“When people call for help, they call our police officers because they trust them, and we have our full faith and confidence," he assured voters. "We’ll do everything in our power to give them the technology they need and the support that they need so that they can respond appropriately and effectively for our citizenry.”

The candidates diverge on another perennial issue in Springfield - Hunter Lake. Langfelder revived the proposal for a secondary water source - another man-made lake - by restarting the federal permitting process. And he stands by the move - mentioning that he’s sought help from Congressman Rodney Davis on the permit.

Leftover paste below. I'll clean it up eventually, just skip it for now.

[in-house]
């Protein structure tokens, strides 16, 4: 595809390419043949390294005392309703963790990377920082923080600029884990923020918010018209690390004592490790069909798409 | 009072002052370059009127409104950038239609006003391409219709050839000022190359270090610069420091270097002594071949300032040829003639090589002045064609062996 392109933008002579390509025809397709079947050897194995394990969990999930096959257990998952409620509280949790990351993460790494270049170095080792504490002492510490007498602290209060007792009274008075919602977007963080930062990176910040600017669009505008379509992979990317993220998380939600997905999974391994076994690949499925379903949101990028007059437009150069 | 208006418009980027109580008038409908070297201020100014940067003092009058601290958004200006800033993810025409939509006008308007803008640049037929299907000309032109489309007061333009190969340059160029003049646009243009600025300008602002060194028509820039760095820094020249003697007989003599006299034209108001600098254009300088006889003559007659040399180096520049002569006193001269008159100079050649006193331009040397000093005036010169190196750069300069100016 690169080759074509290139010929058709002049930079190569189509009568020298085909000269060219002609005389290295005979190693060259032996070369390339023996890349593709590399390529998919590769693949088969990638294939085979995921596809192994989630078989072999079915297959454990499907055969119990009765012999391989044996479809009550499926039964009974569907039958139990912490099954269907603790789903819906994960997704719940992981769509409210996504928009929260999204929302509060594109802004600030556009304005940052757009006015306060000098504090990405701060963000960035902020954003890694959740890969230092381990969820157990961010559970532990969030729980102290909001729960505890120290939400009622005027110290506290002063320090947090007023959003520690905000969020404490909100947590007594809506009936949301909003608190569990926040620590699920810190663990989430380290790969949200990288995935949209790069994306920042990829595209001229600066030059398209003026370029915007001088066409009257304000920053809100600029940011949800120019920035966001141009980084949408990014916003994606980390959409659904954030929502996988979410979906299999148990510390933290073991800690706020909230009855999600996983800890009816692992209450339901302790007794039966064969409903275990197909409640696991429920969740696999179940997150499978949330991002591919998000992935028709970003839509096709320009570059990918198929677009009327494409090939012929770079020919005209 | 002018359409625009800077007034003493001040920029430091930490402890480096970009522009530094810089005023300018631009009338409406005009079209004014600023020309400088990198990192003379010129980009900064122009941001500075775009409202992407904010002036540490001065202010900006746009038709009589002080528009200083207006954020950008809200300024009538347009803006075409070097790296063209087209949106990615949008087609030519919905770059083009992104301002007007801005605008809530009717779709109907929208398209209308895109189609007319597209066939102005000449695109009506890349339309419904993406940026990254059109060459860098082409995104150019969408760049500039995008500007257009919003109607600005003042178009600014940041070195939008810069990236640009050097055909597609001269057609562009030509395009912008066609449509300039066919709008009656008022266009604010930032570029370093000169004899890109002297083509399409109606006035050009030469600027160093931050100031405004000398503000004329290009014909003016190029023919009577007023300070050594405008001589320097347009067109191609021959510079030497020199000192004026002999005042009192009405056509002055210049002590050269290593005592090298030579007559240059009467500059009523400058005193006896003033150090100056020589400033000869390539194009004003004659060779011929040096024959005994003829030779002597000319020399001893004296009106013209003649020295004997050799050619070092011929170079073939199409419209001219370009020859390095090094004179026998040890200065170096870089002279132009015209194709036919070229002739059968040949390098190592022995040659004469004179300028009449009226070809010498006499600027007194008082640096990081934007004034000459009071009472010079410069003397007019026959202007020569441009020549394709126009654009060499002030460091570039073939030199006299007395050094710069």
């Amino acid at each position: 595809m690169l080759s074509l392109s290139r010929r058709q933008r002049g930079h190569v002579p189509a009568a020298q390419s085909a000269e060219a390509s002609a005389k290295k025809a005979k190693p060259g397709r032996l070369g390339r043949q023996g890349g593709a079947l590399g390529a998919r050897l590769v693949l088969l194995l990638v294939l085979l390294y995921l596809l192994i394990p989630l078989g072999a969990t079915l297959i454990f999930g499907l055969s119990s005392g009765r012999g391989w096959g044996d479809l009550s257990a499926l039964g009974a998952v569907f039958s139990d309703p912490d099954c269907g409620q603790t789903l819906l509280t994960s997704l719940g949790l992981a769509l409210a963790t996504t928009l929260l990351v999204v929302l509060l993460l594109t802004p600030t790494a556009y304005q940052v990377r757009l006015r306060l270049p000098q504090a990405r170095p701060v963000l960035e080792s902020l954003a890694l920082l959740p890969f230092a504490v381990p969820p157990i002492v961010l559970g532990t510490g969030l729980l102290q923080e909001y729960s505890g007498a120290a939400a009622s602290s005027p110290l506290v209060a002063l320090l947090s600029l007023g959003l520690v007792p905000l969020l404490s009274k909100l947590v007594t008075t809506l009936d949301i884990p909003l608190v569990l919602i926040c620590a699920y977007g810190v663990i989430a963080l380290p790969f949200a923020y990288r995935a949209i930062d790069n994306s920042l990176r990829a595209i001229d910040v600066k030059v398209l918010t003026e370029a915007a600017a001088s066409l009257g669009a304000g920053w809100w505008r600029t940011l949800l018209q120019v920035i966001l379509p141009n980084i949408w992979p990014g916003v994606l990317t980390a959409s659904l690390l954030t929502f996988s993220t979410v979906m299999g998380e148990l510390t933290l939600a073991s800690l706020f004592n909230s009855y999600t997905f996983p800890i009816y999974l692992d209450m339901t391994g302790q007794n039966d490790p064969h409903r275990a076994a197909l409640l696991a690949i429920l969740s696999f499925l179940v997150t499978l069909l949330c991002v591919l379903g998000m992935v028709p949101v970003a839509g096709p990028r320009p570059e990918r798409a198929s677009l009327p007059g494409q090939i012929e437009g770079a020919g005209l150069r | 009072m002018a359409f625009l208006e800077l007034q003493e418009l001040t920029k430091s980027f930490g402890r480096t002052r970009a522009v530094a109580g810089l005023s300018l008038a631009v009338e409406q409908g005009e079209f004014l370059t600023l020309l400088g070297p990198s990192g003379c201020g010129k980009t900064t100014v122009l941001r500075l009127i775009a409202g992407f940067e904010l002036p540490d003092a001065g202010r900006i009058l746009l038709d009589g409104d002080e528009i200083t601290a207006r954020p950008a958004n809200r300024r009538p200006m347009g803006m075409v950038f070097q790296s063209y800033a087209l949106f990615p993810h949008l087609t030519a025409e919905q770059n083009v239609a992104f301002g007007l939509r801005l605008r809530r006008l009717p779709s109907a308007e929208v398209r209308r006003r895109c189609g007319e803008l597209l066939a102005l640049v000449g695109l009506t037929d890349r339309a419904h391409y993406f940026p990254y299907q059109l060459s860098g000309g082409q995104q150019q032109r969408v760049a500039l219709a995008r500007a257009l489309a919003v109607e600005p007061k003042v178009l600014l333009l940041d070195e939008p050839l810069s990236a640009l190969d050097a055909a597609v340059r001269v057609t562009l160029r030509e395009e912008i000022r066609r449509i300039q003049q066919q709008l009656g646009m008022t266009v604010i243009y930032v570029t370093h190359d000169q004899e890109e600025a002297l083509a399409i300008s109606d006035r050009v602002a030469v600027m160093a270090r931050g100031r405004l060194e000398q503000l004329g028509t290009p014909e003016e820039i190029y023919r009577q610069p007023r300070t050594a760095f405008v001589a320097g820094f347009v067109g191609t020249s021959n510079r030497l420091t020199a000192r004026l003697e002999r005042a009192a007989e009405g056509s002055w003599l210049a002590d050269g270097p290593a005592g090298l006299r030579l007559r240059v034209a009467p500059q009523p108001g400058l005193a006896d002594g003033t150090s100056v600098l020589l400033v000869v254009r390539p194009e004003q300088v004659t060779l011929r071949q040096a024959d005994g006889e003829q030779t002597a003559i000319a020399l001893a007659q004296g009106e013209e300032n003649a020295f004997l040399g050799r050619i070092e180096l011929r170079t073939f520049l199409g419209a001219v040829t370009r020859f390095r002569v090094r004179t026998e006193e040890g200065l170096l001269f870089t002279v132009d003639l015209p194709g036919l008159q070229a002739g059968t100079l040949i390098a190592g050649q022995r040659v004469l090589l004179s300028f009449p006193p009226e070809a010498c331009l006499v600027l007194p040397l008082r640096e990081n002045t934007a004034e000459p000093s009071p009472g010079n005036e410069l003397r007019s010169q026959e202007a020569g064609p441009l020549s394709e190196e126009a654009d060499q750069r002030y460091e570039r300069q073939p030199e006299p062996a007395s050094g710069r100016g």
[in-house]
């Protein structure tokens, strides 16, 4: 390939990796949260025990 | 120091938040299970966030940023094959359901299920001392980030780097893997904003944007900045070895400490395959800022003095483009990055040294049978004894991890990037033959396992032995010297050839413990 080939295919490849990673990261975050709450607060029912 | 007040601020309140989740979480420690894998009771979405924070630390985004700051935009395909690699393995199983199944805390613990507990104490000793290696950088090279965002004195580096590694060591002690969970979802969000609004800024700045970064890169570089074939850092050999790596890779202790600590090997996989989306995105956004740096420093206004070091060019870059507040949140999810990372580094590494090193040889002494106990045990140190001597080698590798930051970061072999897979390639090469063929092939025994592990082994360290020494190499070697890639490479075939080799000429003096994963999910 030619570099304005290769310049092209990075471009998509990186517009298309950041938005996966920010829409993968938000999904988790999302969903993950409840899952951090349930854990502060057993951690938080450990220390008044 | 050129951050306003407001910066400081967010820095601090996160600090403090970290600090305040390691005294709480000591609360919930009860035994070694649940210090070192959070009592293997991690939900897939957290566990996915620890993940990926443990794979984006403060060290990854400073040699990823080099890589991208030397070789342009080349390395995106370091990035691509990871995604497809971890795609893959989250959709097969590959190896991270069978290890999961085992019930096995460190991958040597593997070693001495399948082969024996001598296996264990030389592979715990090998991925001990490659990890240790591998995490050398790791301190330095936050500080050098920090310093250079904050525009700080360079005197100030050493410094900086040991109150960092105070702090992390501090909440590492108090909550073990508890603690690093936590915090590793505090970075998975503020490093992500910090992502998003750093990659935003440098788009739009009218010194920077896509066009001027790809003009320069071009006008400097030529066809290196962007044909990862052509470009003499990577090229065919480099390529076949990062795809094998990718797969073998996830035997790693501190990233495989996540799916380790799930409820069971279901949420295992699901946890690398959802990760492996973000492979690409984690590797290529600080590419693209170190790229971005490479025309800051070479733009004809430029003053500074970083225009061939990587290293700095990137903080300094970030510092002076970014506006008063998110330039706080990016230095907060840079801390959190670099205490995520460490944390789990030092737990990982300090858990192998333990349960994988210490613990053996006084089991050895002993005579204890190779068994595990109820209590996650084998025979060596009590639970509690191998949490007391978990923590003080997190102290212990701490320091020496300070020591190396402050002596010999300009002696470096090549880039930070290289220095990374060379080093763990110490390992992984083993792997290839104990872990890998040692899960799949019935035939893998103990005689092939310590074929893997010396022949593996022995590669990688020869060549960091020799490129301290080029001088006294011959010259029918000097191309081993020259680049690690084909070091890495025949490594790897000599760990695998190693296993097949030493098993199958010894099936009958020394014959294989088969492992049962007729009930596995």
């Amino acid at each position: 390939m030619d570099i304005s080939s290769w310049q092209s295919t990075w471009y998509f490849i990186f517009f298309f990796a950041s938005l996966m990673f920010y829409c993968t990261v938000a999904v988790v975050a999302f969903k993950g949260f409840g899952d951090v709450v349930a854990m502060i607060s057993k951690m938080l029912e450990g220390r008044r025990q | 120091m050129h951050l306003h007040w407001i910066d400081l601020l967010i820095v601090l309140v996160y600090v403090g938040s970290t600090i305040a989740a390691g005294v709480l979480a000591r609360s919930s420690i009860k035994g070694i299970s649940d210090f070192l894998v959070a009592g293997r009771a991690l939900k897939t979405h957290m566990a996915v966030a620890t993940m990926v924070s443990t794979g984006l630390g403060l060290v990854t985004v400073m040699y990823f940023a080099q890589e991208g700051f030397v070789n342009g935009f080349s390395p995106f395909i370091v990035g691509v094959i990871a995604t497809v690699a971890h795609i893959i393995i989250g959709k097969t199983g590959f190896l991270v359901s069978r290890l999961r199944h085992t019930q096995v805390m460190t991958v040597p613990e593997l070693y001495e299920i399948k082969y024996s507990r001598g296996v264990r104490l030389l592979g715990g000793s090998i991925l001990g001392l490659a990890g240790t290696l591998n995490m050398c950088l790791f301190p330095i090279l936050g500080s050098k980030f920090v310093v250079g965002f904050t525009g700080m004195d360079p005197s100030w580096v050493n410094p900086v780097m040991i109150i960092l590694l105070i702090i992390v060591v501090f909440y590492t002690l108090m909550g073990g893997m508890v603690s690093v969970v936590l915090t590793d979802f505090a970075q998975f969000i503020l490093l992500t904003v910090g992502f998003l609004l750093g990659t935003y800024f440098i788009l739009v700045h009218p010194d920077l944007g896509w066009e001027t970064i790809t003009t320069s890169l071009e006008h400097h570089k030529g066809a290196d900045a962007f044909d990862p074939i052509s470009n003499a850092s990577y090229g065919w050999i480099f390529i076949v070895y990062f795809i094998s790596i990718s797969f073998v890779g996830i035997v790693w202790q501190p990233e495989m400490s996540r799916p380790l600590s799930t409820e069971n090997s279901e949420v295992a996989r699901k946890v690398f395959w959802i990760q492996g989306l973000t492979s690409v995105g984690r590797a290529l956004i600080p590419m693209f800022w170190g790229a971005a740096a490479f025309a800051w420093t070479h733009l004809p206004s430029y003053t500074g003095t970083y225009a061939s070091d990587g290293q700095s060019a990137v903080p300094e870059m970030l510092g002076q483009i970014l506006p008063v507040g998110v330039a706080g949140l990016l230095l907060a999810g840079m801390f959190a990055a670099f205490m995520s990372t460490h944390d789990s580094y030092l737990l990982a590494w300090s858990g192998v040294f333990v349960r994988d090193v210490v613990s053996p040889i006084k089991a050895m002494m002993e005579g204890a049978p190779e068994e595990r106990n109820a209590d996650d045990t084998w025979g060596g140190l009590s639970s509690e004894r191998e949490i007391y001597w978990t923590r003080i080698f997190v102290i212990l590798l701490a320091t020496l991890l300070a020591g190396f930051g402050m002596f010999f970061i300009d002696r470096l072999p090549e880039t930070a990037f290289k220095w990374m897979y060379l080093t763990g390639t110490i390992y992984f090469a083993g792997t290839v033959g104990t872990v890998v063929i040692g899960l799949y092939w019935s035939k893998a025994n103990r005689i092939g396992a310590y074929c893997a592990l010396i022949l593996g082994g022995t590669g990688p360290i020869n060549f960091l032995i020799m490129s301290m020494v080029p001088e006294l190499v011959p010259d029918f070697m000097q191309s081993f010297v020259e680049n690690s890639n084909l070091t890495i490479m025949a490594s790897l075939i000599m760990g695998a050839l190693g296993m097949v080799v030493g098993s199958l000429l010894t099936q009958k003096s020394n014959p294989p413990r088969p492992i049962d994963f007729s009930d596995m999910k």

Edwards on the other hand says it’s a pipe dream.

“It’s time we closed that fantasy down and move on. We’ve spent a lot of money [on Hunter Lake]. I was 16 years old when we started that project. Today I’m 68, and we still haven’t finalized all the property.”

At the end of their first public meeting, the two candidates offered voters the arguments they’ll be hammering from now until Election Day.

Langfelder as the self-described reigning champion of progress:

“Do we go back to the same old Springfield, or continue the progress we have made together to a better tomorrow for all of us?”

And Edwards as the no-nonsense go-getter:

“Our city’s facing some challenges. We can blame others, pretend they don’t exist, or we can face these challenges with skilled leadership and determination to overcome them.”

Springfield’s municipal election is April 2nd.

Sam is a Public Affairs Reporting intern for spring 2018, working out the NPR Illinois Statehouse bureau.